The great money delusion is that we never quite have enough 

Humans repeatedly commit the folly of wanting... more

PUBLISHED : Wednesday, 07 February, 2018, 1:46pm
UPDATED : Wednesday, 07 February, 2018, 10:38pm

Do you have enough money? When John Paul Getty, at the time the richest man in the world, was asked this question he said that he could never have enough. His famous remark has now been worked into a new film about the kidnapping of his grandson, whose release was dependent on cash from Getty who claimed he lacked enough money to pay.

Fortunately, most people never experience hostage situations but they often feel like hostage victims as they face demands for money from all sides. Banks want loan repayments; utility bills make a regular and unwelcome appearance and then there’s everything else. Even stepping out of your front door is usually a prelude to yet more demands on the wallet.

Anxiety over money is one of the biggest causes of mental stress and it’s a kind of stress that is more likely to affect those with way more money than ordinary folk. Maybe it’s a case of the more money you have, the more you are likely to think about it. That’s not to say that people who are seriously short of funds don’t worry about money but they tend to be thinking about survival rather than where the next million is coming from.

Logically money should only be a worry where what’s coming in is exceeded by how much is pouring out. However it does not quite work like that. When the very rich are borrowing money their borrowings are usually described as shrewd leveraging for investment purposes, when those of lesser means resort to borrowing they are sternly reminded to live within their means. Advice of this kind is not however given when borrowings are on a herculean scale, such as the perpetual debts of the United States government, administering one of the world’s richest countries.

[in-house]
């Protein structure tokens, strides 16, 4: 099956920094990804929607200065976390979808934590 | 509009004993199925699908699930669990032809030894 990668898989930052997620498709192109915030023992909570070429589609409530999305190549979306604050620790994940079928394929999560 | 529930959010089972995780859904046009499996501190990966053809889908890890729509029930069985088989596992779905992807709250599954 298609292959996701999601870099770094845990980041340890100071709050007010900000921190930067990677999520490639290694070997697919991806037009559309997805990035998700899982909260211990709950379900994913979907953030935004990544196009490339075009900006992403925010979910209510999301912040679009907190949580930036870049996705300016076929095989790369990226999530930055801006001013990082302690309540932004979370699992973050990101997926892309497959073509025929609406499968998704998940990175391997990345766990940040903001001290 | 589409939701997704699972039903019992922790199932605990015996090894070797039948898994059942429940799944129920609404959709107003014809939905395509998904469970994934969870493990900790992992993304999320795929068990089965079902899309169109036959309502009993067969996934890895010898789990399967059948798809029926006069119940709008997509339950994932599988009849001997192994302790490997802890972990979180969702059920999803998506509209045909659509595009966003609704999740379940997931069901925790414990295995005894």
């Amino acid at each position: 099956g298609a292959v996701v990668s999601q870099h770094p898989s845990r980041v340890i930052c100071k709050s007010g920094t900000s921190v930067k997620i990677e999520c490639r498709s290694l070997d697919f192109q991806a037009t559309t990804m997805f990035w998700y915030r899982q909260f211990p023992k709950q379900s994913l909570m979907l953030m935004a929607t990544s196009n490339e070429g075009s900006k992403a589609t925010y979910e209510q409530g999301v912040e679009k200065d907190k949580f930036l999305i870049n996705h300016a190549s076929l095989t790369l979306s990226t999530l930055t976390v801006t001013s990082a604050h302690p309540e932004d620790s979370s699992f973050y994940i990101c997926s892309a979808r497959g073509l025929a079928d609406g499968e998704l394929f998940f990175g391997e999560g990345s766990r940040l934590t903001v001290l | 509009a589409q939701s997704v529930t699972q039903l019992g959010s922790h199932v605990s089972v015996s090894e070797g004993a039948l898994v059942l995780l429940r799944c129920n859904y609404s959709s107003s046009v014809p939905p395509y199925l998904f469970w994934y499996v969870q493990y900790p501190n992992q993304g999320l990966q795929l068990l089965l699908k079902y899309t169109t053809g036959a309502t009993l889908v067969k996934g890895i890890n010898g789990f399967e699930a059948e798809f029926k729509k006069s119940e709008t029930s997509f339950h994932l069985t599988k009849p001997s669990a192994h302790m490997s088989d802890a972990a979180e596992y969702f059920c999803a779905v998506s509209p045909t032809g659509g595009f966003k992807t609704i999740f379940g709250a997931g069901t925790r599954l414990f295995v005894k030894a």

Thus an imbalance between in and outflows of money is not necessarily a problem. What is generally a far bigger cause for concern are monetary comparisons. Thus Mr W gets very anxious when he learns that Mr Z has earned that more than him and has a flashy new Italian sports car to prove it.

Some people describe this as being a case of mere envy but many individuals see money as a way of measuring achievement. It is, if you like, the ultimate quantifier.

This brings us to the burgeoning debate over the gender pay gap, an issue that recently threw the BBC, Britain’s public broadcaster, into turmoil when Carrie Gracie, it’s China editor blew the whistle on how little she was paid in comparison to her peers. 

Gracie said her gripe was not about the money as such but related to anger over inequality and systematic unfairness in the system. Yet the one thing that’s always true is that when people say “it’s not about the money”, you can be pretty sure that it is about the money, and why not? 

Perhaps it’s more honest to say it’s not just about the money. This is why, perhaps surprisingly, it turns out that most entrepreneurs are not primarily motivated by money. 

It’s not that money doesn’t matter, of course it does but the passion to expand businesses generally comes from a desire to do better, create something, gain the admiration of colleagues and even rivals. I appreciate that this sounds a tad like mushy business self-promotion but although really successful entrepreneurs may well like what money buys, what gets them up in the morning is something else.

Indeed it is possible to state that a businessperson solely concerned with building ever larger piles of money is the person most likely to end up running a failed enterprise. 

Look what happened to Martin Shkreli, the now notorious entrepreneur who acquired the rights to the life saving drug Daraprim and then raised its price by some 50 times and defended his action by insisting “we need to turn a profit on this drug”. Greed did not turn out to be good for Shkreli, whose drug company Turing Pharmaceuticals has singularly failed to become a big player in the drugs market. He now has other problems after being hit with all sorts of legal action over his previous activities as a fund manager. The point being that a greedy entrepreneur is likely to be greedy in everything he does. This obsession with money has a habit of defying good business sense and producing dire results.

Of course the purpose of business is to make money but that’s quite different from focusing on the money as the be all and end all. Great business leaders tend to take the view that their job is to take care of the business – not to sit there totting up every cent, they’ve got accountants to do that for them.

Stephen Vines runs companies in the food sector and moonlights as a journalist and a broadcaster

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